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Veterinary Clinical Research


As pets age, quality of life and mobility can be impacted by pain of osteoarthritis and age-related muscle atrophy (sarcopenia). The purpose of this randomized, double-blinded, placebo controlled study was to evaluate the effects of Fortetropin®, a nonthermal-pasteurized, freeze-dried, fertilized egg yolk product, on mobility in senior dogs. Mobility scores were calculated using a standardized and validated client-based survey, the Liverpool Osteoarthritis in Dogs (LOAD) questionnaire. Results showed mild, but statistically significant, improvement of the mobility scores for the treatment group at both week 6 (p= 0.03) and week 12 (p= 0.006) compared to the baseline score. No statistical improvement was noted at any time point in the placebo group or between the treatment and placebo group.


Hetrick, Katie, Kenneth R. Harkin, and James K. Roush. “Evaluation of Fortetropin in geriatric and senior dogs with reduced mobility.” The Canadian Veterinary Journal= La Revue Veterinaire Canadienne 63.10 (2022): 1057-1060. 

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Objective: To determine if a commercial myostatin reducer (Fortetropin®) would inhibit disuse muscle atrophy in dogs after a tibial plateau leveling osteotomy.

Design: A prospective randomized, double-blinded, placebo-controlled clinical trial.

Animals: One hundred client-owned dogs presenting for surgical correction of cranial cruciate ligament rupture by tibial plateau leveling osteotomy.

Procedures: Patients were randomly assigned into the Fortetropin® or placebo group and clients were instructed to add the assigned supplement to the dog’s normal diet once daily for twelve weeks. Enrolled patients had ultrasound measurements of muscle thickness, tape measure measurements of thigh circumference, serum myostatin level assays, and static stance analysis evaluated at weeks 0, 8, and 12.

Results: From week 0 to week 8, there was no change for thigh circumference in the Fortetropin® group for the affected limb (-0.54cm, P = 0.31), but a significant decrease in thigh circumference for the placebo group (-1.21cm, P = 0.03). There was no significant change in serum myostatin levels of dogs in the Fortetropin® group at any time point (P>0.05), while there was a significant rise of serum myostatin levels of dogs in placebo group during the period of forced exercise restriction (week 0 to week 8; +2,892 pg/ml, P = 0.02). The percent of body weight supported by the affected limb increased in dogs treated with Fortetropin® (+7.0%, P<0.01) and the placebo group (+4.9%, P<0.01) at the end of the period of forced exercise restriction. The difference in weight bearing between the Fortetropin® and placebo groups was not statistically significant (P = 0.10).

Conclusion: Dogs receiving Fortetropin® had a similar increase in stance force on the affected limb, no significant increase in serum myostatin levels, and no significant reduction in thigh circumference at the end of the period of forced exercise restriction compared to the placebo. These findings support the feeding of Fortetropin® to prevent disuse muscle atrophy in canine patients undergoing a tibial plateau leveling osteotomy.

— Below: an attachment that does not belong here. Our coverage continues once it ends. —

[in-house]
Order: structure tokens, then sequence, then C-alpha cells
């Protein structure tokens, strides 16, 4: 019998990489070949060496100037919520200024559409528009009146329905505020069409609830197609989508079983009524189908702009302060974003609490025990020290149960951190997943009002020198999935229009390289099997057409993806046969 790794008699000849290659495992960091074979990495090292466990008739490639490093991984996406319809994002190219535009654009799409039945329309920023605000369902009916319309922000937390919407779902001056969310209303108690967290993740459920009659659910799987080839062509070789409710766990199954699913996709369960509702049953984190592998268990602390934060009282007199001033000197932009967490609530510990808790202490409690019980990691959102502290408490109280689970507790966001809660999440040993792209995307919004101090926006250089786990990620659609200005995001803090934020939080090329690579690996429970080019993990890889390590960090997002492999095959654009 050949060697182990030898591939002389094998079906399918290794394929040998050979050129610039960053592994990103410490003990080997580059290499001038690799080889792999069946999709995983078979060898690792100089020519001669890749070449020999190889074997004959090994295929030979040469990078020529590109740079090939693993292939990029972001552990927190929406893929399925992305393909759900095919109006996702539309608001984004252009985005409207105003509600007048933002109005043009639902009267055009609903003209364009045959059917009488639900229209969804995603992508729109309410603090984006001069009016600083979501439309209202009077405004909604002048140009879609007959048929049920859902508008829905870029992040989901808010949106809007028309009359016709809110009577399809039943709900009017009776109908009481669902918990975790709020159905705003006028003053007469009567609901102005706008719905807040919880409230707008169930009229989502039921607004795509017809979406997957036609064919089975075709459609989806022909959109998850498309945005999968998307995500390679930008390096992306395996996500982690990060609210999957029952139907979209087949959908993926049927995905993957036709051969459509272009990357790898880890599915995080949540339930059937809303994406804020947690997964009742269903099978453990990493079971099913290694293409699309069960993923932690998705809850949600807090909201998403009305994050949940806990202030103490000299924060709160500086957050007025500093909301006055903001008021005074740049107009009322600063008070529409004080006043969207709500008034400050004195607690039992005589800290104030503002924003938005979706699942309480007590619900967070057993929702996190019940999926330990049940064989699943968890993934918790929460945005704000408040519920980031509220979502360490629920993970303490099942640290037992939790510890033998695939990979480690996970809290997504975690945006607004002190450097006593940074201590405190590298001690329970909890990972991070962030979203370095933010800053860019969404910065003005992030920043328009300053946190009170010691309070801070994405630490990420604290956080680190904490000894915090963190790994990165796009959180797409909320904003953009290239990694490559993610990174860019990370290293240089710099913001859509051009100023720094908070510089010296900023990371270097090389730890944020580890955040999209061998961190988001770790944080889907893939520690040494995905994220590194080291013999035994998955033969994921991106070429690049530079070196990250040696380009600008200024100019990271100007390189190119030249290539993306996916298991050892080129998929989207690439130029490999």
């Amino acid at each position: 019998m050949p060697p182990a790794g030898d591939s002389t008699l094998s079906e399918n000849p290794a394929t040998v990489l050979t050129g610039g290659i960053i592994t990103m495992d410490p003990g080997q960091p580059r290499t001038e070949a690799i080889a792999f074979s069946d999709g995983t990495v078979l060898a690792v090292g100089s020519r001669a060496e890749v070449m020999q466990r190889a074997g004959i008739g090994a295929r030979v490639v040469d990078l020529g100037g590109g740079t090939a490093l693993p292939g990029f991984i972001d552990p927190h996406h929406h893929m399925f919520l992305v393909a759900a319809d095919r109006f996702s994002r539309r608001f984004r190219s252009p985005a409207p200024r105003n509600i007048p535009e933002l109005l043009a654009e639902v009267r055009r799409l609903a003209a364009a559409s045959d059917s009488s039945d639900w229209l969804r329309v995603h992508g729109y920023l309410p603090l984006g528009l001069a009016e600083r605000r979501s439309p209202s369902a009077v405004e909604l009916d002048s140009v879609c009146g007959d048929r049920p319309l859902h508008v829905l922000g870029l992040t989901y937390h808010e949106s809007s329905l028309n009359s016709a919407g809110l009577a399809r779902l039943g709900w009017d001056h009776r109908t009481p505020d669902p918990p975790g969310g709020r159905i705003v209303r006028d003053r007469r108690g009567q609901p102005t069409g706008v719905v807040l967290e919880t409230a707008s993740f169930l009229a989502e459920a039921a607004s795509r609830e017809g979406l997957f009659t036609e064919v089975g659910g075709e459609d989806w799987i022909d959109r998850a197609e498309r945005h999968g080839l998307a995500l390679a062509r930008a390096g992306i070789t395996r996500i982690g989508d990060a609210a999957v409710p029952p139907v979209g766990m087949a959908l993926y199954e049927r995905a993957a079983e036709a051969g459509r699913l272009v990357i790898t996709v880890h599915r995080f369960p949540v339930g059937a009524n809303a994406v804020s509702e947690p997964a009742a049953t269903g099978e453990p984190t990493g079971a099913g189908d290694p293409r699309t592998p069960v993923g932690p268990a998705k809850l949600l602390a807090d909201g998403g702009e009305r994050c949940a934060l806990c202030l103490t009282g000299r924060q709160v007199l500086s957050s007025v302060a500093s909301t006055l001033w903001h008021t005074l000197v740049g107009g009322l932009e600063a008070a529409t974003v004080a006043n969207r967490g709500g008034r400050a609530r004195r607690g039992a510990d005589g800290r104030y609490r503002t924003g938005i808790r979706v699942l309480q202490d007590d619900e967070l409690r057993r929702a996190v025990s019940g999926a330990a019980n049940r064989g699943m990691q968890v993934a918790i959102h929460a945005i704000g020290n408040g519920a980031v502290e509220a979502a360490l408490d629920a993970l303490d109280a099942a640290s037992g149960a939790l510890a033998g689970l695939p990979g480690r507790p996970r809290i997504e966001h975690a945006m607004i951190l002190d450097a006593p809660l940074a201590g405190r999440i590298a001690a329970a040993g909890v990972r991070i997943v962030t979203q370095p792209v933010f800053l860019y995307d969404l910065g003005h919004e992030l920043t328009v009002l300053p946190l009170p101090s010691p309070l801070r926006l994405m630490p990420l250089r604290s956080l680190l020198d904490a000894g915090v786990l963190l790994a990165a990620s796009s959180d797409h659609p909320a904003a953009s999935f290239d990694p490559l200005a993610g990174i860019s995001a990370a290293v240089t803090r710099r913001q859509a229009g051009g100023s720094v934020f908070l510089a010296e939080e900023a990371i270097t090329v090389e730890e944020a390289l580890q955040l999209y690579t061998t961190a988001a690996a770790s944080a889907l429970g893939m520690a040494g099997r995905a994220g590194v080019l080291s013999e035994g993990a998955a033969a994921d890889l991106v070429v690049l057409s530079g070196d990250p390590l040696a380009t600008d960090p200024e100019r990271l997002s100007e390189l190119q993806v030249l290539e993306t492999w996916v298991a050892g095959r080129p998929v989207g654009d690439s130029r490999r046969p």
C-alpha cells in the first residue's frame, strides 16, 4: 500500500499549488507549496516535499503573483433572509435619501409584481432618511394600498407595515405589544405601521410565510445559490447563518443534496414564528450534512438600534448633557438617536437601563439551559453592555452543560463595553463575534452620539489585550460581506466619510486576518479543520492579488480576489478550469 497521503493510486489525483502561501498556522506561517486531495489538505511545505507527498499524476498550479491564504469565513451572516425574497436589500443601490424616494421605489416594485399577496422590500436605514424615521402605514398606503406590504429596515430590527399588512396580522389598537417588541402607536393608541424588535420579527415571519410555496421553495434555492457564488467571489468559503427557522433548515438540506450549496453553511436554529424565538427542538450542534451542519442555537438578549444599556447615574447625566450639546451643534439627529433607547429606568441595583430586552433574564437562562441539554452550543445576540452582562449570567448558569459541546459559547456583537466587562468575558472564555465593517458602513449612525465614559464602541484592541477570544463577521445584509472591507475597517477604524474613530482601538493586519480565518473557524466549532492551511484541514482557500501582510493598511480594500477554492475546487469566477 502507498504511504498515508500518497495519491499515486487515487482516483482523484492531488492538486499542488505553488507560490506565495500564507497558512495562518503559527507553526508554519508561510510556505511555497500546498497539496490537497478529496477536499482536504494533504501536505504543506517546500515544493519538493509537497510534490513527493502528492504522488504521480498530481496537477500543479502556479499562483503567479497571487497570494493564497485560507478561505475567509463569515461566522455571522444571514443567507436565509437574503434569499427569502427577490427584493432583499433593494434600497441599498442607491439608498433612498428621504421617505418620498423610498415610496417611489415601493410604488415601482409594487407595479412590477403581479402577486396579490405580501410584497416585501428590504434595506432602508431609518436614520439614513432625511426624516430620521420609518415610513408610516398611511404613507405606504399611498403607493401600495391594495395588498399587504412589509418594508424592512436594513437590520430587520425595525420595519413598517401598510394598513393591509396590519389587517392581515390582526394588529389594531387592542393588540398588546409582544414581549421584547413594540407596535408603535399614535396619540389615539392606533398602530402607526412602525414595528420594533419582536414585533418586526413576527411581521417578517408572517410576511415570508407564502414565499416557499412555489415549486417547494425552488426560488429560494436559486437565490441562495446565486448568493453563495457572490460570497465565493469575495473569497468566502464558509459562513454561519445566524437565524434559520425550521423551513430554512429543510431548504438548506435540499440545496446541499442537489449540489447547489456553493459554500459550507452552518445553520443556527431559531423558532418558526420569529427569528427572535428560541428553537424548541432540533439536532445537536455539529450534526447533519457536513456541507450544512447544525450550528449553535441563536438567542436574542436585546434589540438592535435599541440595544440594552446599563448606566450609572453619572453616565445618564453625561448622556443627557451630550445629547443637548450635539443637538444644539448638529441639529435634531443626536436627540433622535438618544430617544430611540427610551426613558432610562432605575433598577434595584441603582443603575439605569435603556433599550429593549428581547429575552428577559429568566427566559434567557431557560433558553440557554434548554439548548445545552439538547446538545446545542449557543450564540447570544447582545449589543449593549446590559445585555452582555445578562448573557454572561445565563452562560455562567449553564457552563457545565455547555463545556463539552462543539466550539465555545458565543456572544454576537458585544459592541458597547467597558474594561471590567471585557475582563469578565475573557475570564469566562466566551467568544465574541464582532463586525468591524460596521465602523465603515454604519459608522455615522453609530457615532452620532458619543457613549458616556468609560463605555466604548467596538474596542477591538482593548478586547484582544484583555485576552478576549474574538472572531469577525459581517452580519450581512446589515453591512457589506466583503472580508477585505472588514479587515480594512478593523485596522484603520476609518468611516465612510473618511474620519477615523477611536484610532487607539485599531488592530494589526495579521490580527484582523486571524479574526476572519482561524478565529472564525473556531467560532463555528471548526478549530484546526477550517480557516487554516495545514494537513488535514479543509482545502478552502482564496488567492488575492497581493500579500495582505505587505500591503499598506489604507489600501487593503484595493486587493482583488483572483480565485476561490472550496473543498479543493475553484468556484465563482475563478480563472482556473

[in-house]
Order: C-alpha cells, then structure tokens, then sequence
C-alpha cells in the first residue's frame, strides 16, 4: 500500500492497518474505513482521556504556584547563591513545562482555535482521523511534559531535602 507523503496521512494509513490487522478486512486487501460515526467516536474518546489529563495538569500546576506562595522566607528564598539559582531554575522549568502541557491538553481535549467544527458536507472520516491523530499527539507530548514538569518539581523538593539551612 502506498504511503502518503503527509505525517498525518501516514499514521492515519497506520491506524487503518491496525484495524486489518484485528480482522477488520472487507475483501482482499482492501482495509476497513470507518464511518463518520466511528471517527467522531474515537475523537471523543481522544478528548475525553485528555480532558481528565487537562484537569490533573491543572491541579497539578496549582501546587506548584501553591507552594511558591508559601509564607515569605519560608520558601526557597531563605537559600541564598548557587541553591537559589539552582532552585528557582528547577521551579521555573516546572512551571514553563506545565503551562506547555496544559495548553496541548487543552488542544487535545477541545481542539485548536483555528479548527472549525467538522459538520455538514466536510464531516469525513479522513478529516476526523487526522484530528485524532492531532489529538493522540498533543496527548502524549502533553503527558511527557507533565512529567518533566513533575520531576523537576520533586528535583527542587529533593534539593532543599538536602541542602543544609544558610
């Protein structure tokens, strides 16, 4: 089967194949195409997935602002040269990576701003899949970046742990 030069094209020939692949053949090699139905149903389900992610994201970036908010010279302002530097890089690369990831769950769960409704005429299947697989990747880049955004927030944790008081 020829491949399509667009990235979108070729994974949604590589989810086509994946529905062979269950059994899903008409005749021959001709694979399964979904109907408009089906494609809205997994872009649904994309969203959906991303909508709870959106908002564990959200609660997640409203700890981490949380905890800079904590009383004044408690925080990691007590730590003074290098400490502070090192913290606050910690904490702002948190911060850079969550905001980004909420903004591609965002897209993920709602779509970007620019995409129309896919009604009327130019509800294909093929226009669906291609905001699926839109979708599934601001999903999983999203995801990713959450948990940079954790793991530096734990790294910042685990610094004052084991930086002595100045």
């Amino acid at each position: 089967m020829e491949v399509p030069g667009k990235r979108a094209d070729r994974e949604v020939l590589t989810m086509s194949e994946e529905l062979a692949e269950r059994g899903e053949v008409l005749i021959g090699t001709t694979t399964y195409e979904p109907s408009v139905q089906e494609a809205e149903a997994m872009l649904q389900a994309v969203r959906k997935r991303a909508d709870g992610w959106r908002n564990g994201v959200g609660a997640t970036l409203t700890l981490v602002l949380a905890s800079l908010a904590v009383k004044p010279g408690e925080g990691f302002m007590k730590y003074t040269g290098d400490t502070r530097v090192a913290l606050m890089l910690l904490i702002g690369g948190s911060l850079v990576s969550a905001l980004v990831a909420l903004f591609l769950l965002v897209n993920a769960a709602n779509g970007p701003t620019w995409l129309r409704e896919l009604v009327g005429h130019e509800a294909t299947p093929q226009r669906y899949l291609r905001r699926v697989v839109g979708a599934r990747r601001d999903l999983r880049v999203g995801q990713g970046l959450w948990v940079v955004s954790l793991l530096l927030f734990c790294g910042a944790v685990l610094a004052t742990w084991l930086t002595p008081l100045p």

White, Dana A., et al. “Fortetropin inhibits disuse muscle atrophy in dogs after tibial plateau leveling osteotomy.” PLOS ONE 15.4 (2020): e0231306.

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Objective: To evaluate the effect of a single administration of 6 and 12 g of Fortetropin compared to placebo on serum myostatin in healthy, adult dogs over a 72-h period.

Methods: Prospective, placebo-controlled, randomized, double-blind, crossover study. Ten hospital-employee-owned healthy adult dogs aged 2 to 8 years old were enrolled in the study. Blood samples were collected prior to and then 12-, 24-, 36-, 48-, and 72-h following administration of the test agent (6 and 12 g) or placebo. Serum samples were processed according to manufacturer’s guidelines for canine serum using GDF-8/Myostatin Quantikine ELISA kit (R&D Systems). Analysis-of-variance (ANOVA) analyses were carried out where P < 0.05 was deemed significant.

Results: Mean serum myostatin was not significantly lower in treatment groups of either low or high dose compared to placebo at any time point. Baseline mean serum myostatin in low and high dose treatment groups was 29,481 (SD = 5,224) and 32,214 pg/mL (SD = 7,353), respectively. Placebo group low and high dose baseline mean serum myostatin was 30,247 (SD = 5,875) and 28,512 (SD = 5,028).

Conclusion: The results of this study indicate that administration of single 6 or 12 g dose of Fortetropin does not reduce serum myostatin in healthy adult dogs over a 72-h period.

Clinical Importance: Oral supplements, like Fortetropin, require further studies to determine the efficacy and bioavailability in order to guide clinical use in dogs.

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MYOS CORP is an emerging company focused on improving muscle health through the development of advanced nutrition products.

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Morris Technical Center
45 Horsehill Road, Suite 106
Cedar Knolls, NJ 07927

(973) 509-0444



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